Last week I went to the Computer applications and quantitative methods in archaeology (CAA) UK 2007 Chapter Meeting in Southampton. There was a range of interesting papers and it was really exciting to talk to people with similar passions.
I managed to overrun and didn’t get to the last few slides of my paper, which were some random suggestions for cultural heritage organisations looking to get started with Web 2.0. They’re based on the assumption that resources are limited so the basic model I’ve suggested is that you think about why you’re doing it and who you’re doing it for, then start with something small. I would also suggest matching the technology to your content, using applications that meet existing standards to avoid lock-in, ensuring you backup your data regularly (including user-generated content) and taking advantage of existing participation models, particularly from commercial sites that have User Interface and Information Arcitect specialists.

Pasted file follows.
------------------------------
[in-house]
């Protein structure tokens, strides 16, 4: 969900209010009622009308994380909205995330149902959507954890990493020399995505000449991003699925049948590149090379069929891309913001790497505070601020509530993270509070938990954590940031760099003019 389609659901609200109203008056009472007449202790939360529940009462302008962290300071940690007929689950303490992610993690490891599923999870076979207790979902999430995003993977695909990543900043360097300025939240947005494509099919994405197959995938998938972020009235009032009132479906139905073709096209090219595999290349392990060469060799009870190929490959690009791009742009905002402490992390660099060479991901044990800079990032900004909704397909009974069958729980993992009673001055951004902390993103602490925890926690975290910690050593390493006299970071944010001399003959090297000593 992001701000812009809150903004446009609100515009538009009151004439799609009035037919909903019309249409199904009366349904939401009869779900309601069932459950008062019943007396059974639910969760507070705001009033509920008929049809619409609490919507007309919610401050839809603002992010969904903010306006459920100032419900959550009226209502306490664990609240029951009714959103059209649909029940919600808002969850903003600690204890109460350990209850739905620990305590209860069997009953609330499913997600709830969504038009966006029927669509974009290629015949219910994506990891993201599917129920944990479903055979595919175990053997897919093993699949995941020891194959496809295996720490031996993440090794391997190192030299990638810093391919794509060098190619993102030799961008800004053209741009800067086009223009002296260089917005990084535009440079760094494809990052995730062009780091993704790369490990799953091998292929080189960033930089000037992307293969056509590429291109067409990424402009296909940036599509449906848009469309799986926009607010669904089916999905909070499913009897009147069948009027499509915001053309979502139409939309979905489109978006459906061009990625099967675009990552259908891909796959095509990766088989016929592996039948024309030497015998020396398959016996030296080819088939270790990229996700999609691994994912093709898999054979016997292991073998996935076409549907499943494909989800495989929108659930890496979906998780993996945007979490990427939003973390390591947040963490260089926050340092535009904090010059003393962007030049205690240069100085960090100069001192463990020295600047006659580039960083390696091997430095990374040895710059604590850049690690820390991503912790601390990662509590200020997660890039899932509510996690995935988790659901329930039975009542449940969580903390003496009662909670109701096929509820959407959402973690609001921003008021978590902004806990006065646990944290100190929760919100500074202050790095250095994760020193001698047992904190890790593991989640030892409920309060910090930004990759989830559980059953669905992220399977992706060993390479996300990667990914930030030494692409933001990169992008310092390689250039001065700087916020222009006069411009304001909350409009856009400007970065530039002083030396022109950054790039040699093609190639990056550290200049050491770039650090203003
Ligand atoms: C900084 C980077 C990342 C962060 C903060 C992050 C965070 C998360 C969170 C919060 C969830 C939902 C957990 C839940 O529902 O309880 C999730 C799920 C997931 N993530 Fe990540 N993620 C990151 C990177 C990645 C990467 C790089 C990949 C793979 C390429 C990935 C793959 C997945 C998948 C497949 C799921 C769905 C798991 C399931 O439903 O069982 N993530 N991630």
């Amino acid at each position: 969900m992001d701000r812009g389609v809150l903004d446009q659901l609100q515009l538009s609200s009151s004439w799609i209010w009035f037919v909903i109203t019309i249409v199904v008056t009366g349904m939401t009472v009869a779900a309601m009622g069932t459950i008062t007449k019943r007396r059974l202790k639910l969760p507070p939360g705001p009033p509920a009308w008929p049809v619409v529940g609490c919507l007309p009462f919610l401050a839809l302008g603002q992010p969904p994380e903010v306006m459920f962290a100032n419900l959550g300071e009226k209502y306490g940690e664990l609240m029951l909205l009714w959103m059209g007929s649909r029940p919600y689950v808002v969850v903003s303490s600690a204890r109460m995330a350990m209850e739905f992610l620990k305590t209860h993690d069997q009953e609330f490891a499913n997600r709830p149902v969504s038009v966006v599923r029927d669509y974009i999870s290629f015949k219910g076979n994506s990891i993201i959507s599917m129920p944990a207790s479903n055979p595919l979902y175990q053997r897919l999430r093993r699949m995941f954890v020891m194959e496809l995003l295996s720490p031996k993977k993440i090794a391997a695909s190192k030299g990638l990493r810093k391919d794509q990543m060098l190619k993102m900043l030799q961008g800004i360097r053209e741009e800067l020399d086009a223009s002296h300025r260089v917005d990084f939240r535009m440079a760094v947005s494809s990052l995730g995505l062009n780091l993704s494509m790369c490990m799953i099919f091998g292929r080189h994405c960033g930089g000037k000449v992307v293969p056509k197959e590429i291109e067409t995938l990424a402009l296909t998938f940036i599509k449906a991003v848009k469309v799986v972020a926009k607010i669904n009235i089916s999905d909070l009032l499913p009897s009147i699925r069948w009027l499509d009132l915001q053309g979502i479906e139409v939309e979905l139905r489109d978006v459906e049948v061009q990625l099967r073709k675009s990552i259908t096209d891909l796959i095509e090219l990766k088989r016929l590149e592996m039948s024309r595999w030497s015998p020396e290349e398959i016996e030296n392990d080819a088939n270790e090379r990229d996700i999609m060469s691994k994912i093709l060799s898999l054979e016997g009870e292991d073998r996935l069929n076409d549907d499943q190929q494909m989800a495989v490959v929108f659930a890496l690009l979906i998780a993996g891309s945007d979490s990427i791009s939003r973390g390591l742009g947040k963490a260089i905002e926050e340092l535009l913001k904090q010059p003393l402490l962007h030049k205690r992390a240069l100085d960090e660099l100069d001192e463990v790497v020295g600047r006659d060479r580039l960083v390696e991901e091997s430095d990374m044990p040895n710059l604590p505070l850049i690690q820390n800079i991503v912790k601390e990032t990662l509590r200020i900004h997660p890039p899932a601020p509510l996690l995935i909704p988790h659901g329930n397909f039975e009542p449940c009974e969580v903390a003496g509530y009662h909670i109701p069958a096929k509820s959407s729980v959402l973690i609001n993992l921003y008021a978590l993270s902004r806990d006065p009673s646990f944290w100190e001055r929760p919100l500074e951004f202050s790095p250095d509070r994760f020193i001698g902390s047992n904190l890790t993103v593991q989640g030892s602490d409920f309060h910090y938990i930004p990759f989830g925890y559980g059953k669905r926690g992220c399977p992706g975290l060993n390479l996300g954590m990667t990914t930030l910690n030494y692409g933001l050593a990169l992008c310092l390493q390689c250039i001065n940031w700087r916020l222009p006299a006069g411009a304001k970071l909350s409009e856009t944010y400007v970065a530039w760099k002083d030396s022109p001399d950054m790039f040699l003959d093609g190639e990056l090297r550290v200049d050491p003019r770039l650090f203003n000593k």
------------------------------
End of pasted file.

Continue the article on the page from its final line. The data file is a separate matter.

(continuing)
- Start small, monitor usage and build on the response
- Design for extensibility
- Use existing applications, services, APIs, architectures, design patterns wherever possible
- Embrace your long tail
- It’s easy and free/cheap to create a blog, or a Flickr account to test the waters
- Investigate digitising and publishing existing copyright free audio or video content as a podcast or on YouTube
- Add your favourite specialist sites to a social bookmarking site
- Check out Myspace or Second Life to see where your missing users hang out
- Publish your events data in the events microformat so they can be included in social event sites
- Geotag photos and publish them online
- Or just publish photos on Flickr and watch to see if people start creating a folksonomy for you